‘The World In London Project’: Proud to be Libya’s portrait

Photo by James O Jenkins and Courtesy of the Photographers’ Gallery, London

Mid-February 2011 – a surprise email arrived in my inbox from a talented and well-established British photographer, James O Jenkins, asking if I would like to sit for a photo-portrait to represent Libya’s participation at the London 2012 Olympics. At the time, I hadn’t even realised that Libya would be taking part, as sports and politics had always been inter-mixed with dangerous consequences. The recent kidnapping and later release of Nabil Al-Alam, Libya’s President of the National Olympic Committee (NOC), only highlighted the problem.

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So my initial response was hesitant and a little shy. Most certainly, I didn’t wish to represent Libya with any political association with Qaddafi’s government, and I knew that Libyan sports had been hijacked by Saadi and Mohammed Qaddafi for quite some time.

The former had been the obsessive and notorious control freak behind national football, forbidding popular support for individual players by banning the calling out of their names. He also pressurised referees to favour his Tripoli Ahli team and silenced any protest. The latter was then head of the NOC.

So much for fair play and the spirit of honest competition that typifies athleticism on the world stage. Despite all these challenges, five courageous Libyans did fairly qualify to take part in the individual sports. They are: Ali Mabrouk El-Zaidi (marathon runner), Sofyan El-Gidi (butterfly swimmer), Ahmed Koeseh (judo), Hala Gezah (100-metre sprint), and Ali El-Kekli (weightlifting).

When I finally decided to sit for the portrait in late March 2011, the Revolution had been pretty much underway and I took the risk to represent Libya in the hope that the country would be free by this July 2012. I also informed Jenkins that there were many gorgeous and much younger models he could choose from in London. But he insisted on me.

Jenkins said: “I was given the list of countries that were available and I don’t really know why I chose Libya. It’s worth noting that I chose it before the start of the revolution and the portrait was not to do with the political troubles there. It is about London and you being Libyan in this city.”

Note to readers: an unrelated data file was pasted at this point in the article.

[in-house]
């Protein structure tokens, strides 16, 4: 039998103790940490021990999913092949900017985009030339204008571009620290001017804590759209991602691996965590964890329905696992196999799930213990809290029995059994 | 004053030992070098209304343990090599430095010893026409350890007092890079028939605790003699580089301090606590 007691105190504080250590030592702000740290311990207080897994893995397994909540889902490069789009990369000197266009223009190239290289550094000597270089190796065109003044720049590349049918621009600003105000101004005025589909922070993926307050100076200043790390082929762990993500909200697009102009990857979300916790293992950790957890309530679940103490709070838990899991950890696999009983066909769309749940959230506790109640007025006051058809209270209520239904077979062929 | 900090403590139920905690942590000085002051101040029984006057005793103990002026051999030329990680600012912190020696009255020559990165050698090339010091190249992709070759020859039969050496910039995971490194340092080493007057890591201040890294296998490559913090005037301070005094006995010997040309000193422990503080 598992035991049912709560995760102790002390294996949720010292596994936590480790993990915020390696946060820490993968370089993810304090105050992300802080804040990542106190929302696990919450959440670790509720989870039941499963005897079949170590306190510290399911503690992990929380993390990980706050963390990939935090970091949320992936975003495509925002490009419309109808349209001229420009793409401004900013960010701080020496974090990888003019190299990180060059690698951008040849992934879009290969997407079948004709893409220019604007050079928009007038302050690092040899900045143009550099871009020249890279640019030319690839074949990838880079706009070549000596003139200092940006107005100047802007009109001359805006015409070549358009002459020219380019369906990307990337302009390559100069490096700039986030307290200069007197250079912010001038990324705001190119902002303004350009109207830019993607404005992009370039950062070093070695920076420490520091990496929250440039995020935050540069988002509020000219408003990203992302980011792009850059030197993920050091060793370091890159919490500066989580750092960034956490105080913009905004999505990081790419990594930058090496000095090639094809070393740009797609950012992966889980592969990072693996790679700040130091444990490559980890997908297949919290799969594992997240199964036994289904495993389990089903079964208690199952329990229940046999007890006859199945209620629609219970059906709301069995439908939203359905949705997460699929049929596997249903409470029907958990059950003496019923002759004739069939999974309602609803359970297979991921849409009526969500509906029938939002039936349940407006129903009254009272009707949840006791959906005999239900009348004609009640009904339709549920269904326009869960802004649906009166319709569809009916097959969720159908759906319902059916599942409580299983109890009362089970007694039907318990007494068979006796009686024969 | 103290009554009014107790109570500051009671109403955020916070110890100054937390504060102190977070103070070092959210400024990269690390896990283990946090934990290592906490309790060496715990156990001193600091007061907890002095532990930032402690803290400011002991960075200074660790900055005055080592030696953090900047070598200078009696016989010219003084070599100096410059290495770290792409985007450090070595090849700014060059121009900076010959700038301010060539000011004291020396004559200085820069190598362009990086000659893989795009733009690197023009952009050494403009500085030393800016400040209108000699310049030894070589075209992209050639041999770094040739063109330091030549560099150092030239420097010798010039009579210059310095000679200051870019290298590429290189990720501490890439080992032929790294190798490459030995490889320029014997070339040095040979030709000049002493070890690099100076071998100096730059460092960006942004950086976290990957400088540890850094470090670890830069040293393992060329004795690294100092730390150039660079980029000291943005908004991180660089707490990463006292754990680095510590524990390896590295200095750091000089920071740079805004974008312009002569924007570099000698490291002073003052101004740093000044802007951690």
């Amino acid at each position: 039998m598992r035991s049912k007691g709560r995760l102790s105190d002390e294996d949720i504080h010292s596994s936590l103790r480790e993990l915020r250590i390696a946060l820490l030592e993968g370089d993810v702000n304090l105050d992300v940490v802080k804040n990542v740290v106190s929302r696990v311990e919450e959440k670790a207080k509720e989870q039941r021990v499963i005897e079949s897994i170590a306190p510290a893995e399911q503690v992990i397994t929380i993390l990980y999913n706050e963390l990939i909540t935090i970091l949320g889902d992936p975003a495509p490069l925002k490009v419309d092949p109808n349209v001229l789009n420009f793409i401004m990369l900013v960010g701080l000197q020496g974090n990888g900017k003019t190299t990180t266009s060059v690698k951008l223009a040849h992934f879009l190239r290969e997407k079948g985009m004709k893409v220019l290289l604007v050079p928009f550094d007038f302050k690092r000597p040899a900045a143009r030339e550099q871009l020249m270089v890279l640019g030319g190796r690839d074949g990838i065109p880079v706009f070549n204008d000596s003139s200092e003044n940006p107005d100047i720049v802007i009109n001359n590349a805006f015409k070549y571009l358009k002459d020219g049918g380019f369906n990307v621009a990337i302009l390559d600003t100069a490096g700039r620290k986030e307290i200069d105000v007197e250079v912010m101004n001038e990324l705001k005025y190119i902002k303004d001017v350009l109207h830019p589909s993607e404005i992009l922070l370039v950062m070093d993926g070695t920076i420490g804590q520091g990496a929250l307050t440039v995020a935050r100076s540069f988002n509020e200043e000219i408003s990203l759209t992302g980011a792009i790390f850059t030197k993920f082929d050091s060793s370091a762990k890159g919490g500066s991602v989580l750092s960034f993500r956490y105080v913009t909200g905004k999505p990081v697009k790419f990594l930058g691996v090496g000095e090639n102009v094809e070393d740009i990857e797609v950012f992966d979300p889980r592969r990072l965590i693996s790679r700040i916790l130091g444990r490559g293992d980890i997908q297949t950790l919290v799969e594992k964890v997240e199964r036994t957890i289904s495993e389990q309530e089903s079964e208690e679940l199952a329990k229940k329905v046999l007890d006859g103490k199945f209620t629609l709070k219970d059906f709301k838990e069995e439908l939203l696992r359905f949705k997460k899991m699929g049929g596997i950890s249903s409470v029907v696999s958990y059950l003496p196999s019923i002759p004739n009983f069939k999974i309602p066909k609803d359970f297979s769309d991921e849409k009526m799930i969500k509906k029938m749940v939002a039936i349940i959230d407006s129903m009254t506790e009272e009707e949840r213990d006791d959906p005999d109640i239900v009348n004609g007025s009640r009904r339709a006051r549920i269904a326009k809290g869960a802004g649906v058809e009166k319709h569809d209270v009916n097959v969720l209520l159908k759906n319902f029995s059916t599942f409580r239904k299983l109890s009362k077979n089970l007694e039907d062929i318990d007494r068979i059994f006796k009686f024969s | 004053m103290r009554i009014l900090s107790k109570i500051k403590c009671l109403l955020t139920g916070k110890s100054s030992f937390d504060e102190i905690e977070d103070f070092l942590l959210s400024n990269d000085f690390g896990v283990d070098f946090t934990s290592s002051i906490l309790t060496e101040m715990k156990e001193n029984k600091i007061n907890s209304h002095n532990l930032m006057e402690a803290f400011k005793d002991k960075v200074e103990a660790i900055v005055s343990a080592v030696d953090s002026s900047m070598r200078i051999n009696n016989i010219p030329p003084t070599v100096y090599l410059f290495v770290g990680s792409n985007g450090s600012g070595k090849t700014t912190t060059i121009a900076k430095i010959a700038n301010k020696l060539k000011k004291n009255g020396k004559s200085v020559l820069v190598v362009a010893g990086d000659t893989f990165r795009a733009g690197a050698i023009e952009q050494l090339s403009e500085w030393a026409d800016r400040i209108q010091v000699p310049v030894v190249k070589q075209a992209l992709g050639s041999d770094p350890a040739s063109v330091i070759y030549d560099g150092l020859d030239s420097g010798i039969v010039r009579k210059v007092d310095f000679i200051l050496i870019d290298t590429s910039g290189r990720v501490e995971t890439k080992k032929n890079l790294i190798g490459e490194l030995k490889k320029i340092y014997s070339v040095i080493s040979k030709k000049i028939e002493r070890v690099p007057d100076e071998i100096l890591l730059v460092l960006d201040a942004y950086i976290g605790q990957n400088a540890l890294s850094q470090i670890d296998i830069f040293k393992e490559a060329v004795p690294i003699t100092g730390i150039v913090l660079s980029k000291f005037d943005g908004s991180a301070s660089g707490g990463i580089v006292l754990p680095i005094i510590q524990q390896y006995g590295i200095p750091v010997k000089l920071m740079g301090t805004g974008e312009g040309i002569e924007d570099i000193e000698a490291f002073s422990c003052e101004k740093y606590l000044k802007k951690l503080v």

As readers of my website know, if there is anything I am super-passionate about, it really is London. To combine this love with providing an artistic expression piece for my country makes me feel very proud. As, finally, this week, the Libya portrait was unveiled, along with the other 203 images.

The Photographers’ Gallery, who commissioned Jenkins and over 200 others — all picked from London’s most noted, talented and emerging photographers — kept the project top-secret for three years. They admit it has been their most ambitious project to date and they are super pleased with the outcome.

Its stated artistic ambition and desire to showcase, through photography, London’s rich cultural diversity and celebrate its incredible mix of people from all over the world, is now free for all residents or tourists in London to view and appreciate. The 204 large-scale posters are at two sites: the external wall of the BT London Live site in Victoria Park, E3, and across the Park House city-block in Oxford Street, W1.

Jenkins and I are also very happy with the final Libya image and the choice of dress and background. Hopefully, it will please everyone for its simplicity and the intended different layers of meaning. (I did also take part in a related project, the Oral Histories, which will feature a recorded interview to go with my portrait.)

In the coming days, I intend to fully support our Libyan athletes and hope they will do us proud. For the future also, I hope that more young boys and girls can pursue sports for the joy and thrill of open and fair competition and to see it as a great measure of personal achievement.

From 27 July, ‘The World in London’ exhibition will also be online at: www.theworldinlondon.co.uk.

Nahla Al-Ageli writes at www.nahlaink.com, an Online Journal chronicling her life as an independent Arab woman living in London.

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